Speech recognition requires more effort in design, development and maintenance. Takes these for granted and you will end up with users demanding the old (but reliable) touch-tone IVR.

6. If natural dialogs fail, fall back to directed prompts

Mixed initiative dialogs are great in that callers can fill multiple form fields with a single utterance. However, natural dialogs have a much higher speech recognition failure rate because of ambiguities in what callers think they can say and actually do say. When a failure occurs in an <initial> element (the mixed initiative block), it’s a good idea to drop out of mixed initiative mode into a more directed dialog where callers are prompted for each piece of information rather than trying to figure out what was said and adjusting the natural language dialogs.

The dialog listed below is an example of a prompt that should be clear to most callers, however, a natural language prompt may elicit off topic utterances that aren’t expected. In this case, we provide a bit more information in the fall-back prompt and list the words that can be uttered. This creates the expectation in the caller that they can only say one of the listed teams whereas the first prompt does so implicitly but not explicitly.

Computer: Whats your favorite baseball team?Caller:   I hate baseballComputer: Sorry, I didnt recognize that team.           Heres a list of choices. Just say the           name of the team when you hear it.           Astros, Cubs, DodgersCaller:   Dodgers!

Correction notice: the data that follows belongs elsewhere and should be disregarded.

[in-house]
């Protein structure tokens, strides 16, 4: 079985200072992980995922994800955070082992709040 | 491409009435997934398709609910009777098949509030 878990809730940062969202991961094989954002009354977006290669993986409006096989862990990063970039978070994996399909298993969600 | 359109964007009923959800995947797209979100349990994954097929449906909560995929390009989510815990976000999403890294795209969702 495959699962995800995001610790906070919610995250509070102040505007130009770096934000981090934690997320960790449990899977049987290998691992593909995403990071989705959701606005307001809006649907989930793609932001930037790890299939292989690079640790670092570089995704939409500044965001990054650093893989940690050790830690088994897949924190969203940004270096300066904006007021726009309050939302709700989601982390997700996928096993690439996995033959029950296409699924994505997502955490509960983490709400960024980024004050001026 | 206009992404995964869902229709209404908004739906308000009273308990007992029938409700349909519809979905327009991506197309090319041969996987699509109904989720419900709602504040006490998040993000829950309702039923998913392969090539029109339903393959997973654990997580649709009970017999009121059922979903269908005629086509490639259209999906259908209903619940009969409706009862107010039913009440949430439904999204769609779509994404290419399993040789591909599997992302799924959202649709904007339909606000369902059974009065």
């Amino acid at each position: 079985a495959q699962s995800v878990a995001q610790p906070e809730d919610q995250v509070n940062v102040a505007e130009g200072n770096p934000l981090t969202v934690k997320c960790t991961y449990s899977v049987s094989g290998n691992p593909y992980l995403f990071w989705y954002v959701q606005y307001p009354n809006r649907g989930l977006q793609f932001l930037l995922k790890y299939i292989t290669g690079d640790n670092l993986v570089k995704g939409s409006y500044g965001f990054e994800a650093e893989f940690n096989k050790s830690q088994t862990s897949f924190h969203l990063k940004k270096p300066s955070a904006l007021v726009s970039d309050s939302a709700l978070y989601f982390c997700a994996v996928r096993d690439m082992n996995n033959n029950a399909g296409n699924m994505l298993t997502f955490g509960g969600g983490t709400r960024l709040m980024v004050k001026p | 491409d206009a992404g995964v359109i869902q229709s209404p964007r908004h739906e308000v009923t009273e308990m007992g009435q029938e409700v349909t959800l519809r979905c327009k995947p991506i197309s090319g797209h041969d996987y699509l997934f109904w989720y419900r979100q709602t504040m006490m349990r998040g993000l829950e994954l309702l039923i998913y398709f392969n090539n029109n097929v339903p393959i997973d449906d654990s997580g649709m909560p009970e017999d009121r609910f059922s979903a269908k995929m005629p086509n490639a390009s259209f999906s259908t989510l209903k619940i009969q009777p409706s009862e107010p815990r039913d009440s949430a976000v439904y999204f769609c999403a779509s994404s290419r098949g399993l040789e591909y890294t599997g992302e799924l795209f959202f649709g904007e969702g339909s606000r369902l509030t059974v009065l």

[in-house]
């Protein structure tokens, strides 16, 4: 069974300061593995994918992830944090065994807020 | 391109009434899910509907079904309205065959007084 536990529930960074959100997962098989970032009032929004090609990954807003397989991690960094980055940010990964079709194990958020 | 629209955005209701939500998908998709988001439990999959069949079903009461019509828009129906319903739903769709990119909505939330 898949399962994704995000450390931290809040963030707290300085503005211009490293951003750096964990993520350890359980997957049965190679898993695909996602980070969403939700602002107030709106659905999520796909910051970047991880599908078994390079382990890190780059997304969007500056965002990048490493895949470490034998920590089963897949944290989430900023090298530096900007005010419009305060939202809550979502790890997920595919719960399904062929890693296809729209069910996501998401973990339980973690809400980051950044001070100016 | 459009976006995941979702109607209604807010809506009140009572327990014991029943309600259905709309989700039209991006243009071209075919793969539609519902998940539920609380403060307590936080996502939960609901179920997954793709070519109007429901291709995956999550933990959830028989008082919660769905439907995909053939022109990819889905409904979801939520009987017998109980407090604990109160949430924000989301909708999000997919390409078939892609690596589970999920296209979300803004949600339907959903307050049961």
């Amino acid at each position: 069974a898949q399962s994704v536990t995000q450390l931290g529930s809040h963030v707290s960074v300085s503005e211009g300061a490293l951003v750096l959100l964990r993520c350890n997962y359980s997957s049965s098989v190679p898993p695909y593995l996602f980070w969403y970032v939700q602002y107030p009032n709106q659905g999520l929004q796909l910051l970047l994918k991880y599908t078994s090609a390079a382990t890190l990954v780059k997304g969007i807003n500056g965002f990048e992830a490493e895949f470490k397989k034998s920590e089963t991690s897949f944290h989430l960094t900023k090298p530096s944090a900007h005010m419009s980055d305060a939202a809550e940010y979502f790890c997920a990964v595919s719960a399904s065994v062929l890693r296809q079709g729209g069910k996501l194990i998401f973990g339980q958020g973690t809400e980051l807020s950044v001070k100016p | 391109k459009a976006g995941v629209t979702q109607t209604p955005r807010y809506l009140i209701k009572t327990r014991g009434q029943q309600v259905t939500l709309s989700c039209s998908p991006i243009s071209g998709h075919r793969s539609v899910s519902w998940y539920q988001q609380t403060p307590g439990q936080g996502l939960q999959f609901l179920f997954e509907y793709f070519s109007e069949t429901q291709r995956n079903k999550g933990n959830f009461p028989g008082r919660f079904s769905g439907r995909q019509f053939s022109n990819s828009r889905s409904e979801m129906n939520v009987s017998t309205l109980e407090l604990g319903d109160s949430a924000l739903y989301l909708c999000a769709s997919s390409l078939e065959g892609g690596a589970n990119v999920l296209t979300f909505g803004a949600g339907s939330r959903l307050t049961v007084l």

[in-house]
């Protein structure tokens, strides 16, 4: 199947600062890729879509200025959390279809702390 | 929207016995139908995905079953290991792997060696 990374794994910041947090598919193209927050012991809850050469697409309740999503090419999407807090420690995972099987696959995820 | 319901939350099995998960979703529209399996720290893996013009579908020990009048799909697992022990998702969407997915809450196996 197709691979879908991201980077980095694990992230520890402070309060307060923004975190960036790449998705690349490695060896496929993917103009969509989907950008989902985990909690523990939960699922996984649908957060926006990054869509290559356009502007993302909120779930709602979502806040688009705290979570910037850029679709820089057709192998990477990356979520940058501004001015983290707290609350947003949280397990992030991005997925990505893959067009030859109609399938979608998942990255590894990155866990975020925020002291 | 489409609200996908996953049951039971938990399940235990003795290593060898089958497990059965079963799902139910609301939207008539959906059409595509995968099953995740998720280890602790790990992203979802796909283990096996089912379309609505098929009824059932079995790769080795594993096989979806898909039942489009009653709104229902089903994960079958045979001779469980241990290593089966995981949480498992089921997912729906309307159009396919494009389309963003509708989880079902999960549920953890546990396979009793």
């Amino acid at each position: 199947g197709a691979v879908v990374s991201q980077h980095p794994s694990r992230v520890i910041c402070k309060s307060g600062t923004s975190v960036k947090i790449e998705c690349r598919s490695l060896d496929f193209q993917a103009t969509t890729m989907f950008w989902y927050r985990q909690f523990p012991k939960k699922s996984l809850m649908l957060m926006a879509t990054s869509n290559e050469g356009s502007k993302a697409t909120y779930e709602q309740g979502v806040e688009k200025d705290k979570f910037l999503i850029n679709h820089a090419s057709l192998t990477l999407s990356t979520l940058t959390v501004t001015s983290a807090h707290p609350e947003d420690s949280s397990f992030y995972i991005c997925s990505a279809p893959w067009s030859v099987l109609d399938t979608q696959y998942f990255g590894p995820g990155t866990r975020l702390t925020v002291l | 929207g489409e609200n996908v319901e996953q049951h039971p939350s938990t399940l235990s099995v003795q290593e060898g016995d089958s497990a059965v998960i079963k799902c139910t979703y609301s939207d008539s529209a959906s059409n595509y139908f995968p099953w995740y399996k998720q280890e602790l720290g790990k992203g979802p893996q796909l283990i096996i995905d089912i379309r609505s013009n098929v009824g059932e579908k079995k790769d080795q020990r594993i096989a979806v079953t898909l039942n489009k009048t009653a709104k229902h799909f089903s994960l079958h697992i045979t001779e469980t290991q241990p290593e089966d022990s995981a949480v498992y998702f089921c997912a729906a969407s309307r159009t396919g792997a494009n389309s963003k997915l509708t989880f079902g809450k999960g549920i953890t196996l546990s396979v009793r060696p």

7. Always confirm what was recognized

It’s quite common for a speech recognition engine to return the wrong match for an utterance. For example, "sharp" and "shark" sound so similar, that even if we get a match, we can’t be sure whether it was what was actually said. Even for grammars that have little ambiguity, it’s important to confirm what was recognized.

There are a number of techniques for doing this. The easiest way is to confirm immediately after recognition:

Computer: What is your first name?Caller:   Jon.Computer: So your name is Jon. Is that          correct?Caller:   Yes.

For dialogs that include multiple prompts, this technique is time consuming and un-natural from a conversational perspective. Another technique that is similar to the way humans interact is to include an implicit confirmation embedded in the next prompt.

Computer: What is your first name?Caller:   MartinComputer: Ok Mary, how old are you?Caller:   No, my name is MartinComputer: Oh, sorry Martin. How old are you?Caller:   Thirty Two.

As you can see, we’re repeating their name, which provides an implicit confirmation. What we want to do in this case is to listen for a negative response such as "No" or "that’s not right" which tells us that the name we recognized was in fact incorrect. This negative response may also be followed by the correct utterance, which should be recognized and re-confirmed.

NOTE: When using implicit confirmations, you should provide a summarized explicit confirmation of all values later in the dialog. For example:

Computer: I would like to confirm your          information now. Your name is Martin.          You are thirty two years old...          Is all of this information correct?